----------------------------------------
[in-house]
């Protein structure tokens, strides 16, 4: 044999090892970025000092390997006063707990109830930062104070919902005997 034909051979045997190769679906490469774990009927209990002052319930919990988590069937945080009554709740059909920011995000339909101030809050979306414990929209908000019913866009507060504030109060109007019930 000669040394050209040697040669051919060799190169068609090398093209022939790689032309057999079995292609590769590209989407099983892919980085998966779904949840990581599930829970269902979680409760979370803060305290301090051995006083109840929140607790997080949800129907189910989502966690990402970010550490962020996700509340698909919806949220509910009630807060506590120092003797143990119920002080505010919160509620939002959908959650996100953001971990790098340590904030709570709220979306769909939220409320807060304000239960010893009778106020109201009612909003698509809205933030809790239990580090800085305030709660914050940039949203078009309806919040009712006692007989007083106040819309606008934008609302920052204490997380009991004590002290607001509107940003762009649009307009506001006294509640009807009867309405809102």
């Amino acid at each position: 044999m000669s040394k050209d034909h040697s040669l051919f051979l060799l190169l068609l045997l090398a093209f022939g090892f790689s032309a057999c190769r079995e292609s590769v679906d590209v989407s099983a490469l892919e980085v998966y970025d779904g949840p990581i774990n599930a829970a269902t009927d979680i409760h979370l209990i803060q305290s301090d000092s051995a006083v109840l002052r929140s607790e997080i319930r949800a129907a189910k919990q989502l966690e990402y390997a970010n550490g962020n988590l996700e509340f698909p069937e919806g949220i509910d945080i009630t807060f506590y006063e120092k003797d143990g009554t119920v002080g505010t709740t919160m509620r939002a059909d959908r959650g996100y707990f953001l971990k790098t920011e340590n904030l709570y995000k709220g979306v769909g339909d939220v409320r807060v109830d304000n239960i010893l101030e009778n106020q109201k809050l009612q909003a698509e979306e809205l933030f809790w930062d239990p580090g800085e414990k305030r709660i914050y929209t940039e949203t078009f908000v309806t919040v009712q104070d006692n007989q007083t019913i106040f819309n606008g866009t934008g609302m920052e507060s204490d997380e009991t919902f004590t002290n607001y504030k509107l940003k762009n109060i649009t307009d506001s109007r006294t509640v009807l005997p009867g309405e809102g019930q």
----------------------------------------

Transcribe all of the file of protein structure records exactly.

[in-house]
């Protein structure tokens, strides 16, 4: 044999090892970025000092390997006063707990109830930062104070919902005997 034909051979045997190769679906490469774990009927209990002052319930919990988590069937945080009554709740059909920011995000339909101030809050979306414990929209908000019913866009507060504030109060109007019930 000669040394050209040697040669051919060799190169068609090398093209022939790689032309057999079995292609590769590209989407099983892919980085998966779904949840990581599930829970269902979680409760979370803060305290301090051995006083109840929140607790997080949800129907189910989502966690990402970010550490962020996700509340698909919806949220509910009630807060506590120092003797143990119920002080505010919160509620939002959908959650996100953001971990790098340590904030709570709220979306769909939220409320807060304000239960010893009778106020109201009612909003698509809205933030809790239990580090800085305030709660914050940039949203078009309806919040009712006692007989007083106040819309606008934008609302920052204490997380009991004590002290607001509107940003762009649009307009506001006294509640009807009867309405809102």
């Amino acid at each position: 044999m000669s040394k050209d034909h040697s040669l051919f051979l060799l190169l068609l045997l090398a093209f022939g090892f790689s032309a057999c190769r079995e292609s590769v679906d590209v989407s099983a490469l892919e980085v998966y970025d779904g949840p990581i774990n599930a829970a269902t009927d979680i409760h979370l209990i803060q305290s301090d000092s051995a006083v109840l002052r929140s607790e997080i319930r949800a129907a189910k919990q989502l966690e990402y390997a970010n550490g962020n988590l996700e509340f698909p069937e919806g949220i509910d945080i009630t807060f506590y006063e120092k003797d143990g009554t119920v002080g505010t709740t919160m509620r939002a059909d959908r959650g996100y707990f953001l971990k790098t920011e340590n904030l709570y995000k709220g979306v769909g339909d939220v409320r807060v109830d304000n239960i010893l101030e009778n106020q109201k809050l009612q909003a698509e979306e809205l933030f809790w930062d239990p580090g800085e414990k305030r709660i914050y929209t940039e949203t078009f908000v309806t919040v009712q104070d006692n007989q007083t019913i106040f819309n606008g866009t934008g609302m920052e507060s204490d997380e009991t919902f004590t002290n607001y504030k509107l940003k762009n109060i649009t307009d506001s109007r006294t509640v009807l005997p009867g309405e809102g019930q």